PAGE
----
InfilLED was at the show to demonstrate its LED displays including an interactive floor LED system. However, there were no new products since we saw the company at ProLight & Sound in Frankfurt.

NEC MappingNEC showed mapping of projection with digital signage. Image:Meko

Lancom of Germany, a leader in Wi-fi for retail, was at the show with its ESLs and meeting room displays. An item of news was that the company’s latest systems can now support 802.11 ac. Although this is not needed for ESLs, the company told us it was good to keep up with the standards.

Lumitrix is from the Czech Republic and was showing its projection mapping system which is intended to make mapping simpler. The system consists of a control unit and camera that can be mounted with the projector to create a simple and self-contained system that both allows the alignment of the mapped image but also recognises gestures. The company was showing how the system could be used in a cycle configurator. The system is also designed to allow connection to social media so that consumers can tweet or post to the image.

Lumitrix configuratorLumitrix showed mapping in a bike configurator – it was easy to see how this could be used for up-selling! Image:Meko

Lumitrix mapping systemLumitrix has a mapping system that can be fitted to the projector. Image:Meko

NEC told us that it was showing nothing new from ISE, but I suspect anything new was being saved for next week’s NEC Showcase in London. The company was sharing a booth with an integrator and agency, Pixel Inspiration which makes content for signage, communication and content management. The company was showing how projection could be used to map around shelving and products and integrate with digital signage. There was also a set of shelf-edge LCDs but the company said that the big issue for most stores is getting power to the shelf if you want to use this kind of technology. There’s a big cost to getting power to every shelf.

Panasonic had nothing new in the hardware side and the main promotion was of its ToughPad products for EPOS and for retail use. The company told us that its LinkRay system for transmission of data using light is being used at the Tokyo Big Sight exhibition centre in Japan.

Pioneer is a UK integrator and started by showing us an interactive display system that the company developed for British (but Japanese-influenced) clothing brand, Superdry. The system is already installed and operating in London’s Gatwick airport. There was also an LG 86″ stretch display.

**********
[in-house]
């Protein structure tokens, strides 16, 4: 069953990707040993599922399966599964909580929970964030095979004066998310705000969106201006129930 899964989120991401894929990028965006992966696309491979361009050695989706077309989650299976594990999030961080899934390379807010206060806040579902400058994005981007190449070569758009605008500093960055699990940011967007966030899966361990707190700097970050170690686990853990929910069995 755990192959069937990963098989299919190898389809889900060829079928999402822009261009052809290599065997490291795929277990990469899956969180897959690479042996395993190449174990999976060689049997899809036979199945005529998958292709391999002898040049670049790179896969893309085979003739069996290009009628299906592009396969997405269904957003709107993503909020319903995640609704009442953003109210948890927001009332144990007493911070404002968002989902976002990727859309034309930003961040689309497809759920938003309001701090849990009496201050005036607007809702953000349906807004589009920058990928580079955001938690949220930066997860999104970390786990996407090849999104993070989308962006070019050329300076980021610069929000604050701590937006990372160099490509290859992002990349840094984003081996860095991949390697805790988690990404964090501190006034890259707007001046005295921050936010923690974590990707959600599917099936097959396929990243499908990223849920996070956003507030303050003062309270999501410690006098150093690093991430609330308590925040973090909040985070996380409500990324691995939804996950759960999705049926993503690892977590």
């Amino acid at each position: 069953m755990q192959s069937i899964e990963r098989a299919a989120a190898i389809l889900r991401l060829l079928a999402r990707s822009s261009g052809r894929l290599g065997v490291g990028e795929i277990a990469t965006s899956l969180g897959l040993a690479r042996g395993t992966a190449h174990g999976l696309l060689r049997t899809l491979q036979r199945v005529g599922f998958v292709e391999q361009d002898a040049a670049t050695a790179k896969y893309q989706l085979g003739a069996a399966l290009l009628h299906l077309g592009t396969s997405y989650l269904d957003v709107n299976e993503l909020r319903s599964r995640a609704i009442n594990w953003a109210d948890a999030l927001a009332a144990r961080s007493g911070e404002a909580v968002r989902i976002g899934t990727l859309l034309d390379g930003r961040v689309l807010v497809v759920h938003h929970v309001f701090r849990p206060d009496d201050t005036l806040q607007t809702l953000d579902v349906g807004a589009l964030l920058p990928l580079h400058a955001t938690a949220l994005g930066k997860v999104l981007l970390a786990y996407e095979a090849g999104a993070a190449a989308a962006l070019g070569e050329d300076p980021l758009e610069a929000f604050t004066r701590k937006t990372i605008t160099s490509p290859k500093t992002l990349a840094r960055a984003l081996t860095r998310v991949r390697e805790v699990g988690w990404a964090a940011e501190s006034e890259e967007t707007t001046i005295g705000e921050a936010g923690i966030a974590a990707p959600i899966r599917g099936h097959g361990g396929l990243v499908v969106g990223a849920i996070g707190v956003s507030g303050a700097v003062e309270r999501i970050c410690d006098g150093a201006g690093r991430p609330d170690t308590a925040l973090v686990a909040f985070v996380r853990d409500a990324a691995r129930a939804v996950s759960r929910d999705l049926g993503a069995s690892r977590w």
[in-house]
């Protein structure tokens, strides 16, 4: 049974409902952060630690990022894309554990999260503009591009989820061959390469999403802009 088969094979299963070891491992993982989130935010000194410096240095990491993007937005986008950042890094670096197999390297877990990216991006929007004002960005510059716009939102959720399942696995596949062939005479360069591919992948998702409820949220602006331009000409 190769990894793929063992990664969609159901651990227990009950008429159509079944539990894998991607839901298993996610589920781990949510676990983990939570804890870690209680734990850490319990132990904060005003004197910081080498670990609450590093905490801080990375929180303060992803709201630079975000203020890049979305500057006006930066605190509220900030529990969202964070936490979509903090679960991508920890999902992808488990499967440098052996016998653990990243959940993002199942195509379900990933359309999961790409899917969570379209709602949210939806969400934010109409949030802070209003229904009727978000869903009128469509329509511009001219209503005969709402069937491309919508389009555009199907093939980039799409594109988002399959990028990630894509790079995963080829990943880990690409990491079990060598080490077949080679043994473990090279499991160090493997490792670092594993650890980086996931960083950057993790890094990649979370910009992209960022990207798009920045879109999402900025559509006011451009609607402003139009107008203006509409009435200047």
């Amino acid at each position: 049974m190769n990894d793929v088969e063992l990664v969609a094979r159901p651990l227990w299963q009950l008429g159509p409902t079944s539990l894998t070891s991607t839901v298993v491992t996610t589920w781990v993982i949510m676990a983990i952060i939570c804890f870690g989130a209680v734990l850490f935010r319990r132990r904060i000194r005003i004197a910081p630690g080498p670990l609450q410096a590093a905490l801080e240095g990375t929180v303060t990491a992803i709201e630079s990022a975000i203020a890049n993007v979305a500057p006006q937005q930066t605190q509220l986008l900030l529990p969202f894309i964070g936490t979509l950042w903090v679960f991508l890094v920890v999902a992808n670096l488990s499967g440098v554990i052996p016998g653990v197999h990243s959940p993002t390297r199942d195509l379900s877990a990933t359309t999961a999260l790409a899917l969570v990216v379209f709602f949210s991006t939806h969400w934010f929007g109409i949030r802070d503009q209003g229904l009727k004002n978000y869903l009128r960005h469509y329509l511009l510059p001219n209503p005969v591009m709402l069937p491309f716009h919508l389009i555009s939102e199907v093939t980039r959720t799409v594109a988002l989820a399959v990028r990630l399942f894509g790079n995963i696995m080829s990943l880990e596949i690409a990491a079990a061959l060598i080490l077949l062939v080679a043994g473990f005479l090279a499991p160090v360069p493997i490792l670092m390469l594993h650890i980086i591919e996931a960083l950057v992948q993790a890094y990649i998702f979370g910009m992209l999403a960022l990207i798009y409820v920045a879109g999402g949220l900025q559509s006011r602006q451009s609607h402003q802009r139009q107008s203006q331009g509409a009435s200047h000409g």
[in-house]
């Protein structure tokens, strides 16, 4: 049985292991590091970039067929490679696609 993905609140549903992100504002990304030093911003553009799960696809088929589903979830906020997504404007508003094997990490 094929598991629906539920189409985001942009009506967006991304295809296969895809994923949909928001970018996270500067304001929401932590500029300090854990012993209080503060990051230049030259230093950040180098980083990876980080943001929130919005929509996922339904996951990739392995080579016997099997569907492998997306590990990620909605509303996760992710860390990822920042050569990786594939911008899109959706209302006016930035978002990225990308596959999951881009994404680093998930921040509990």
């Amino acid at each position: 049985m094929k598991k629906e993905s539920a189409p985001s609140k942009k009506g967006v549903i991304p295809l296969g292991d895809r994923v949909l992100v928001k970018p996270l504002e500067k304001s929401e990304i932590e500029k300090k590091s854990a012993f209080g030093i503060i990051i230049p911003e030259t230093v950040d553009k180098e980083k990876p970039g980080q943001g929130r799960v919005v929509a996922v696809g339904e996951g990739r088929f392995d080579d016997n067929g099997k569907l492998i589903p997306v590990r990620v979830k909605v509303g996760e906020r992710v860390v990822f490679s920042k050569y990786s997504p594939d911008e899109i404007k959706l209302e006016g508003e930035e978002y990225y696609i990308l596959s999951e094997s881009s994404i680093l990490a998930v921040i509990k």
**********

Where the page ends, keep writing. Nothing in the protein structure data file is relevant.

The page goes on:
The company was showing the latest Peerless totem design whose design it is enthusiastic about. Like many of the displays on the booth, it was being run on a Chrome-based system as Pioneer is a partner for Google.

Peerless totemThe Peerless totem was shown by partner, Pioneer. Image:Meko

We noticed a display of ESLs and Pioneer told us that it is the exclusive distributor of ESLs from LG Innotek, which are combined with software from TroniTag of Germany to enable complete systems. This is a new deal for the company and it aims to ensure there is integration between labels and digital signage as well as supporting ‘lift and learn’ technologies using NFC. The labels can have multiple pages of data, so on the bigger ones either it can be made possible to show different pages by linking in to systems such as ‘lift & learn’ – alternatively staff can use zappers to access extra data to help with sales.

LG Innotek ESLPioneer is the exclusive UK distributor for LG Innotek’s ESLs – Image:Meko

Samsung had a dedicated displays booth on the balcony this year, rather than just being part of the main show floor with other Samsung divisions. The company was positive about the response and is pleased to be pushing out LED products now. There were no new products since ISE.

Samsung small DisplaySamsung was showing its small displays as well as larger units. The contrast and anti-glare performance is very good on the company’s displays. Image:Meko